memorization

It is festival season for many of us, and the stress levels are rising in the studios and (I suspect) at the homes of our students.

My friend and the mother of three of my students sat with me last week as we discussed how to help her children finish the polishing on their festival pieces. She said, “Frankly, I don’t really care if they play for this, so I’ve had a hard time making them do the extra work.”

I gave her my normal spiel: Truly working toward a goal of a clean, polished, musical, communicative performance is the type of work many children don’t do in many other ways. It’s important to work towards excellence, to reach a higher level than we achieve in our normal day-to-day existence. I also love the feeling of accomplishments my students have had in years past when they have met a goal that previously felt unattainable. I love the power of communication and emotion in well played music. [···]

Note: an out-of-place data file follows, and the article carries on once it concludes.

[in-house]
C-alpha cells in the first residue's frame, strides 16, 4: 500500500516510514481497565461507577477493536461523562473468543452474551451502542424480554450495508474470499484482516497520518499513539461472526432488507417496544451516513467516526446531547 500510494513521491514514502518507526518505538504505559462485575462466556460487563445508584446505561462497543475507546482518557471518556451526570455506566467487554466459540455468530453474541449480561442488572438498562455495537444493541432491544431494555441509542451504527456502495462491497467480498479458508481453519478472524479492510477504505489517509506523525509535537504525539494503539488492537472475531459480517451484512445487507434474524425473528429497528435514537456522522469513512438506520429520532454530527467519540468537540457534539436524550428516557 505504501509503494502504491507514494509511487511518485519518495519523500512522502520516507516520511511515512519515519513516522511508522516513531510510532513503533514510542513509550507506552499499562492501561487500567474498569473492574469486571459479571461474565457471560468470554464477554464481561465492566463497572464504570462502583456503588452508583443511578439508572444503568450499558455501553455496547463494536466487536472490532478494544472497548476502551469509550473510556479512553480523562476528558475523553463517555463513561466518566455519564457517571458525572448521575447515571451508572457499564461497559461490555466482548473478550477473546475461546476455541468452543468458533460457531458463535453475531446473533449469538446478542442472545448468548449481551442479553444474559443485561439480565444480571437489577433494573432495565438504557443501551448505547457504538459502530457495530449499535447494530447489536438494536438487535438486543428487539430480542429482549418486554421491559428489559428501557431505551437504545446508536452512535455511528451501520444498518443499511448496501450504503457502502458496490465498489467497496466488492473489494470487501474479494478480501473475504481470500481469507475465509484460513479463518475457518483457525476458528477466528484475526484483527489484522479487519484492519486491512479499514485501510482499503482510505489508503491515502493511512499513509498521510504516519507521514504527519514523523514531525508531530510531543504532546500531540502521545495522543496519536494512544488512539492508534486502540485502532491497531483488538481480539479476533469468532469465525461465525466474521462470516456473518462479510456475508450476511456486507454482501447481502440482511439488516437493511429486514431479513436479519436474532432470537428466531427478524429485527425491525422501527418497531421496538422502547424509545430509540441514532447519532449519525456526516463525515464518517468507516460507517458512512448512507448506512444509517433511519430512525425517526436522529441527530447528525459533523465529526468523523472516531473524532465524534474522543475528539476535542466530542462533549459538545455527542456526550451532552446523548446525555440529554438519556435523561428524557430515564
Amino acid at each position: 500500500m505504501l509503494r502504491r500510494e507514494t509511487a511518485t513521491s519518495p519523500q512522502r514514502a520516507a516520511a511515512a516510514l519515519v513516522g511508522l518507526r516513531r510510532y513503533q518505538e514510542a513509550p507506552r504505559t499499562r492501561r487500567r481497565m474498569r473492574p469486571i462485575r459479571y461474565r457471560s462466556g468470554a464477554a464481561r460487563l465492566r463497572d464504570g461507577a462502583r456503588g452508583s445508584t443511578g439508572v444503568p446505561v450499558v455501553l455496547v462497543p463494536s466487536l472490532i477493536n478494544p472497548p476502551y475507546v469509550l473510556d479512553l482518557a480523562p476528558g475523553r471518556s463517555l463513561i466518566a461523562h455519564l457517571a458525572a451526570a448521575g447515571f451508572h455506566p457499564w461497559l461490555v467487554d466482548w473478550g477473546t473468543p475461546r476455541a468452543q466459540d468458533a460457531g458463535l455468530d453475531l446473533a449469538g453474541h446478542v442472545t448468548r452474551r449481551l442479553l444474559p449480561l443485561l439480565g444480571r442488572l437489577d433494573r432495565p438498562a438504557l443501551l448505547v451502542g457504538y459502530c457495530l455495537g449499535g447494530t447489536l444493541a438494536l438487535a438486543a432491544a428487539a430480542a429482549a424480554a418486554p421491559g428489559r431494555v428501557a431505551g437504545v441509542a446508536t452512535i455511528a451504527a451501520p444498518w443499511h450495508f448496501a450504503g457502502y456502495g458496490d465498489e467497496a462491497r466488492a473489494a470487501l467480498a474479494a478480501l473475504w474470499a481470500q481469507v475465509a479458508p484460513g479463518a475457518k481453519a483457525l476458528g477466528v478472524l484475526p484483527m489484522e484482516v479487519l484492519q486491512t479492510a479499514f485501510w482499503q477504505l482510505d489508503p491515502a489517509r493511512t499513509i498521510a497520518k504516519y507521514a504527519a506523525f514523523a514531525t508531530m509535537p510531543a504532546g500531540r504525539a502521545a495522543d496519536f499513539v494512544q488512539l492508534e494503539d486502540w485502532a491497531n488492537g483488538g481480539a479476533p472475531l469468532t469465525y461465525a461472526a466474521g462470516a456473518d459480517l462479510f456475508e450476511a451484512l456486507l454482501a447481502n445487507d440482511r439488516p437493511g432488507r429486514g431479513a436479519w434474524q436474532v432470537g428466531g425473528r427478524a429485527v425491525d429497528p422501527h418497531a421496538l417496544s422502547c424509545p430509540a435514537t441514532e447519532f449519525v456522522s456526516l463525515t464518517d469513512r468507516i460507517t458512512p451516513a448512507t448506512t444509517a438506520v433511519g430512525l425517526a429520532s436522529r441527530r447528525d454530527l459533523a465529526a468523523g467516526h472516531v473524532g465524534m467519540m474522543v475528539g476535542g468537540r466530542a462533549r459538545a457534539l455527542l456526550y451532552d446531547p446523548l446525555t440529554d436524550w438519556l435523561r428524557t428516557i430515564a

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When reading through other blog posts on MTH this month I notice that the focus is on ‘back to school’ for most of the writers. Down here in the Southern Hemisphere we’re in the second half of the teaching year and my students are currently in the thick of the eisteddfod/competition season and are looking ahead to the end of year exam sessions in a few months time. Consequently, the focus in my studio over the past month has been memorisation. [···]

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Has a student ever had a difficult time mastering a piece?  Have you ever been at a loss as to how to organize a lesson and point students in a forward position toward successful goals accomplished in their practice times.  The following list is not exhaustive, but will hopefully be helpful to all of you as we strive to help our students develop a strong, well-rounded musical education.  This list is based only on the practice of one piece.  Theory, ear-training, sight-reading, application of duets, and much more are different subjects to be addressed at different times.  🙂 [···]

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